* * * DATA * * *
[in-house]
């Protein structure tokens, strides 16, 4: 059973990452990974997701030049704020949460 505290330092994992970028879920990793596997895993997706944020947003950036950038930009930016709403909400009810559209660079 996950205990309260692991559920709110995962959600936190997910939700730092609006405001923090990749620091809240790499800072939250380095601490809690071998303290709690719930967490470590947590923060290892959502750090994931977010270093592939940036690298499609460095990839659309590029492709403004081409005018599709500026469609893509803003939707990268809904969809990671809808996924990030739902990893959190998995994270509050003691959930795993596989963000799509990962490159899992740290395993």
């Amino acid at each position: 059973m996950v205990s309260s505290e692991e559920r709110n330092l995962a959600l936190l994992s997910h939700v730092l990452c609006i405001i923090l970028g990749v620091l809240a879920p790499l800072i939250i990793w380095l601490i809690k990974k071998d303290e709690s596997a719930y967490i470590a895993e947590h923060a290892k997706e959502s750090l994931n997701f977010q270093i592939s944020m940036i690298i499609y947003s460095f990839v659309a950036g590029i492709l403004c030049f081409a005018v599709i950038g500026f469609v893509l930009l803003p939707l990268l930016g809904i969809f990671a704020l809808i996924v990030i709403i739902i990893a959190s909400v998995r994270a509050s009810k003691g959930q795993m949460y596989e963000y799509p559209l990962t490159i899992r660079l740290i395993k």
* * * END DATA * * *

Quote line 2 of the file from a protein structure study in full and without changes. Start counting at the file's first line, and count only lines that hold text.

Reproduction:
């Protein structure tokens, strides 16, 4: 059973990452990974997701030049704020949460 505290330092994992970028879920990793596997895993997706944020947003950036950038930009930016709403909400009810559209660079 996950205990309260692991559920709110995962959600936190997910939700730092609006405001923090990749620091809240790499800072939250380095601490809690071998303290709690719930967490470590947590923060290892959502750090994931977010270093592939940036690298499609460095990839659309590029492709403004081409005018599709500026469609893509803003939707990268809904969809990671809808996924990030739902990893959190998995994270509050003691959930795993596989963000799509990962490159899992740290395993």